The Office 365 subscription productivity suite is to be renamed Microsoft 365 with a host of value-added, consumer-focused features for good measure.
The shift sees the launch of personal and family plans for the same price, designed to bring more everyday consumers into play. You’ll still get access to the likes of Word, Excel, PowerPoint and the like, as well as 1TB of OneDrive storage (per person) and 60 minutes of Skype calls.
Microsoft is also rolling out a new Family Safety app, to help log screen time across multiple devices. It’ll also be possible for families to share their locations akin to Apple’s Find My tool. There’s also a driving report so parents can keep tabs on newly-qualified drivers.
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Elsewhere, the company is also adding the AI-powered editor to Word and Outlook. That’s designed to help with written language, grammar and structure. It also includes a similarity checker, that should keep you on the straight and narrow in terms of plagiarism.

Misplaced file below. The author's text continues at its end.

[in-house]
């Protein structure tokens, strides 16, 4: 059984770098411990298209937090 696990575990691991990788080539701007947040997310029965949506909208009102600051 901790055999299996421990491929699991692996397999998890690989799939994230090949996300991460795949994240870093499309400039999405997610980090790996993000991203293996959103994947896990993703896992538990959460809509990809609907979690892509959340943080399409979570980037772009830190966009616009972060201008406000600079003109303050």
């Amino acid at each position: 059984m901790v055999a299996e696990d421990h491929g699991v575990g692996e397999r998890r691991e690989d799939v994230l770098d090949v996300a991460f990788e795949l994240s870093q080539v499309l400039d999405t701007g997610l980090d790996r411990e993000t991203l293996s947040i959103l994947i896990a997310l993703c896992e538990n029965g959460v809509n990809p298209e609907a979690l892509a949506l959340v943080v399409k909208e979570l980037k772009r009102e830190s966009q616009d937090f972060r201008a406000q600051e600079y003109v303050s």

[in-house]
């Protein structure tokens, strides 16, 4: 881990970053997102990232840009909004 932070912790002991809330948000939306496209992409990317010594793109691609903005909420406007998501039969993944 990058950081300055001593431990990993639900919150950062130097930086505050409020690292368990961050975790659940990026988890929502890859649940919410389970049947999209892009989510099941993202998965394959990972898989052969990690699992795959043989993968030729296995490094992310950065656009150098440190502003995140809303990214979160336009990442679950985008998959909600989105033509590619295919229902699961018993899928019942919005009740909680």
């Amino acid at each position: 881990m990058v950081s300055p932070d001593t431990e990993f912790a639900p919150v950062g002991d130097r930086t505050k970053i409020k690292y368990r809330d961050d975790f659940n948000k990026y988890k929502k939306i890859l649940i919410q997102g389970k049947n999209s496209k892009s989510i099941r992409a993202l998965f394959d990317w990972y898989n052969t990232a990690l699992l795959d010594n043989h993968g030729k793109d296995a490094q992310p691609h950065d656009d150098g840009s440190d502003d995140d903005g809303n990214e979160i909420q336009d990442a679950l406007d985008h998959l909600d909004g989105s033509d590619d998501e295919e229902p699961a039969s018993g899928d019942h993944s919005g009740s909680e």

The PowerPoint Presenter Coach, which is currently exclusive to the existing Microsoft 365 tool, is coming to the consumer focused suite. This will help those laden with delivering presentation to hit the right notes, improve their speech and drop that boring monotone diatribe.
The new service also means Microsoft Teams will be available to consumers for the first time. Currently, the communications app is only available for organisations, which might assist the self-employed in staying in touch with contemporaries. Microsoft also wants to market Teams as a tool for community organisers and groups of friends who’re planning a trip today.
The prices stay the same as the current Office 365 model, which means it $6.99/£5.99 per month, or $69.99/£59.99 per year. The family plan is $9.99/£7.99 a month, or $99.99/£79.99 a year and includes access for up to six people. The change comes into effect on April 21.